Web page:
50 years since the unexpected first flight of the F-16 fighter

One of the most popular fighter jets in the world, the General Dynamics aircraft was involuntarily flown on January 20, 1974 after problems with ground testing

Saturday, January 20th, marked 50 years since the first flight of the F-16 Fighting Falcon fighter, a versatile combat aircraft that is still produced and operated by many air forces around the world.

But what appeared to be a planned event for the then General Dynamics jet (later incorporated by Lockheed), was nothing like that.

The test team intended to use the test at Edwards Air Force Base, in California, to evaluate the jet’s acceleration on the ground, but without the intention of flying, something that was planned for a later date.

Test pilot Phil Oestricher, however, had difficulty controlling the YF-16 prototype, which was very unstable due to the innovative fly-by-wire control system.

After the plane’s nose rose involuntarily, the pilot tried to keep it on the ground, even touching the runway with the right wing. Noticing the situation becoming more critical, Oestricher decided to take a risky step: taking off anyway in order to avoid an accident.

With some difficulty, the YF-16 left the runway and in the air the situation stabilized to the point where the aircraft remained in flight for around six minutes until it was able to land safely.

It was, however, not the only incident with the fighter, which also landed without landing gear on another occasion, fortunately without causing major damage.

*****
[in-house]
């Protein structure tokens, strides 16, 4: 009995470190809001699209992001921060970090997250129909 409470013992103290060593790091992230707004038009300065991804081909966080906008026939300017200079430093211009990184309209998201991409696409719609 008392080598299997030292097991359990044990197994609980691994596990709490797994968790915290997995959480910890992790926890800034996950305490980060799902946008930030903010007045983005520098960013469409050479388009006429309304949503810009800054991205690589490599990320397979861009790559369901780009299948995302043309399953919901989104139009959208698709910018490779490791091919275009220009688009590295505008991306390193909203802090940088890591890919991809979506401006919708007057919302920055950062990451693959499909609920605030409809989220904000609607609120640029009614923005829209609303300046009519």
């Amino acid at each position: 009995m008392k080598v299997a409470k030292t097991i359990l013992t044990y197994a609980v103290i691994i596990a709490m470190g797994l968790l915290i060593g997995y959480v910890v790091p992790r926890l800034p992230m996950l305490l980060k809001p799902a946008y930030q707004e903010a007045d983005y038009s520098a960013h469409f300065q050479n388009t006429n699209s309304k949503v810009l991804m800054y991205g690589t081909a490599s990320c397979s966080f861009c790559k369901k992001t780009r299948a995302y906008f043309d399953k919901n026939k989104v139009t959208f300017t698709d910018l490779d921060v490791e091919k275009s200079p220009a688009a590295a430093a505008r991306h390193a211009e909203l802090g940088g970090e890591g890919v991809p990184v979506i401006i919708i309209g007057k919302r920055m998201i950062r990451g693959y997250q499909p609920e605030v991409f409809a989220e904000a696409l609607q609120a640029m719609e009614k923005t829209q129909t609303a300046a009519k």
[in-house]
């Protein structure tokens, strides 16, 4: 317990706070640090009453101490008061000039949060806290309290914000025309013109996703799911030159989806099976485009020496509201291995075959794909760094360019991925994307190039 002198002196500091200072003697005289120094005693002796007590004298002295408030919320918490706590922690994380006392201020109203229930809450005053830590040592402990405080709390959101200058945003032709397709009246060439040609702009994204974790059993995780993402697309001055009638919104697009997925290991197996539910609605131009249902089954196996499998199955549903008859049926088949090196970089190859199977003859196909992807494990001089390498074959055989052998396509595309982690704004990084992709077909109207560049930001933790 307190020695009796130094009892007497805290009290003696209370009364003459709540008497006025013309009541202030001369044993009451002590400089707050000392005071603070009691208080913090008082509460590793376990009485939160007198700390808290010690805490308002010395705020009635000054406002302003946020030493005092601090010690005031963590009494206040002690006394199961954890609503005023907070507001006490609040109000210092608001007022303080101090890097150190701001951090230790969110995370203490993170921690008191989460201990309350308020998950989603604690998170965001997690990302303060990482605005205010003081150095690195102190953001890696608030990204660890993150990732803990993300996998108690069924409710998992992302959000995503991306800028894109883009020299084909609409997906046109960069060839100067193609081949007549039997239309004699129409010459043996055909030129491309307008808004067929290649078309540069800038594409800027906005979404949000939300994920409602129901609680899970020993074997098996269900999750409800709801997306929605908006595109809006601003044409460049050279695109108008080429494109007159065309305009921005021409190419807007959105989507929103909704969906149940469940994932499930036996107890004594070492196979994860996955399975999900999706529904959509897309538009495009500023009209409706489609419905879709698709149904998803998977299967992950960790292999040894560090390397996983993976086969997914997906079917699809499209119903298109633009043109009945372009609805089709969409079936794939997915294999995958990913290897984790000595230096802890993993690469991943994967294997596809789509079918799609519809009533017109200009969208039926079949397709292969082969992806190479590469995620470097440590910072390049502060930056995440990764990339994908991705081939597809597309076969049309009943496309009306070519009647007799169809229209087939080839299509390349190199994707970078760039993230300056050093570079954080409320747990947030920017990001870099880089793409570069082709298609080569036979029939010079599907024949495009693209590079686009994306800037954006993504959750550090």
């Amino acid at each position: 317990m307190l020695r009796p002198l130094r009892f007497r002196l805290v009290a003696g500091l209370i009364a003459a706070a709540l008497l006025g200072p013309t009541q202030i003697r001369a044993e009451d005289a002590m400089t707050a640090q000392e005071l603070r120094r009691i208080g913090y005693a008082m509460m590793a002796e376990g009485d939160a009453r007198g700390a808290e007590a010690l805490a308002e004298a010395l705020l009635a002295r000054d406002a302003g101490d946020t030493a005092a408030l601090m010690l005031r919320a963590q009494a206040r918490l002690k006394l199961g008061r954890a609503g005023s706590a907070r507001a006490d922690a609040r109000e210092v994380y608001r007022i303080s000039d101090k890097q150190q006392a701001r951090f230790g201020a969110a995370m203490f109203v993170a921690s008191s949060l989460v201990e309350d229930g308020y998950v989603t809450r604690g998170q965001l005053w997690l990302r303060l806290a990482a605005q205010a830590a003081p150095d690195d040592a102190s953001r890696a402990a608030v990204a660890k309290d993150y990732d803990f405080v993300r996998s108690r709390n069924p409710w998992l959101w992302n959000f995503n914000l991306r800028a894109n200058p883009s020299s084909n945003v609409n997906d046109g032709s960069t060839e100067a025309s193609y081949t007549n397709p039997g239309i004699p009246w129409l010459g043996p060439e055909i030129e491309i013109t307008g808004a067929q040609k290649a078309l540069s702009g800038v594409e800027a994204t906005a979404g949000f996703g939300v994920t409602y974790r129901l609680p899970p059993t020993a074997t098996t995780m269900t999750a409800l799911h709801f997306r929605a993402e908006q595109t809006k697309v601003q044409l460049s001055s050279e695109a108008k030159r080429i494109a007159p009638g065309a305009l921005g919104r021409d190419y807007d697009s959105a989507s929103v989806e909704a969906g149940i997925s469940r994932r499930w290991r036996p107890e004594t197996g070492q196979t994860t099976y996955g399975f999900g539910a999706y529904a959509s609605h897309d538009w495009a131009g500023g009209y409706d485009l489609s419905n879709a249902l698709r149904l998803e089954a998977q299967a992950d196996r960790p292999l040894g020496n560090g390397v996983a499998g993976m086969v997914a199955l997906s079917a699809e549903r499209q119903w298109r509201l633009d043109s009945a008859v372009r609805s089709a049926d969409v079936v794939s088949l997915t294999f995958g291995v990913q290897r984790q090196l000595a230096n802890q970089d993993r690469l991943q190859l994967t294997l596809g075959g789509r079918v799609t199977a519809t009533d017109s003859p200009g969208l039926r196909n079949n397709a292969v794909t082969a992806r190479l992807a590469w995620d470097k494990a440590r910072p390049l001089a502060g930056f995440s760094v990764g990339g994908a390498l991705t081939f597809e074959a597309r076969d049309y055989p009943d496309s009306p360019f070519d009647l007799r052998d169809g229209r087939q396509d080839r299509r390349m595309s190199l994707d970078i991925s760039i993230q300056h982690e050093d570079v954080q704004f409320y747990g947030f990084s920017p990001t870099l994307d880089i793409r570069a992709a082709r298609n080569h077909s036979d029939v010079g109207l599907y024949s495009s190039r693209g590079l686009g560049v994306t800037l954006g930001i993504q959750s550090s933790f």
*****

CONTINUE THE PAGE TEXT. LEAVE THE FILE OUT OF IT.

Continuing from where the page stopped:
YF-16 and YF-17 prototypes (USAF)

Defeating the YF-17 and becoming an export product

Despite the unforeseen circumstances of that Sunday, January 20, 1974, the F-16 proved to be an excellent product and since then, more than 4,600 of these fighters have been produced, most of which continue to fly in various air forces.

The YF-16 was the winner of the USAF’s Air Combat Fighter competition in 1976, defeating Northrop’s YF-17, which later gave rise to the F/A-18 Hornet in partnership with McDonnell Douglas.

The F-16, however, was an aircraft with innovations and well-thought-out solutions, starting with the fly-by-wire system, which replaced cables with electrical controls to control the jet.

Production F-16 Rollout, 1978 (Lockheed Martin)

Its configuration included an engine with only a ventral air intake and a raised cockpit with a bubble-shaped canopy. Thanks to fly-by-wire, the pilot controlled the aircraft using a type of joystick on the right side, which later became popular in several planes.

Furthermore, it had a more inclined position, which allowed it to support high loads of more than 9g without causing much discomfort to the pilot.

On the way to Ukraine

The original radar was a pulse-doppler AN/APG-66 with a range of 150 km made by Westinghouse. In the most recent version, the F-16 has the advanced APG-83 AESA radar.

F-16 canopy (USAF)

The F-16’s first engine was the Pratt Whitney F100 turbofan with 23,800 pounds of afterburner thrust. Later, General Electric supplied the F-110 engine, with similar characteristics. In the newer Block 70/72 variants, the engine is a General Electric F100-GE-129D.

In addition to being used as a light fighter in the US Air Force (USAF), the F-16 has had an eventful export career, with several European countries choosing it to modernize their air forces. This even led to the opening of two assembly lines, in Belgium and the Netherlands.

The F-16 ended up being adopted by 25 countries and the newest operator of the jet will be the Ukrainian Air Force, which should receive the first planes in 2024, transferred by European countries such as the Netherlands.

Slovak Air Force F-16 Block 70 (Lockheed Martin)

Lockheed Martin, which produced the F-16 at its main facility in Fort Worth, Texas, has moved the assembly line to Greenville, South Carolina, where it currently has 135 Block 70/72 aircraft on order.

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According to the manufacturer, there are around 3,100 jets still in service around the world. The total F-16 fleet has reached impressive milestones such as more than 13 million sorties and 19.5 million hours flown in the five decades since that unexpected takeoff.


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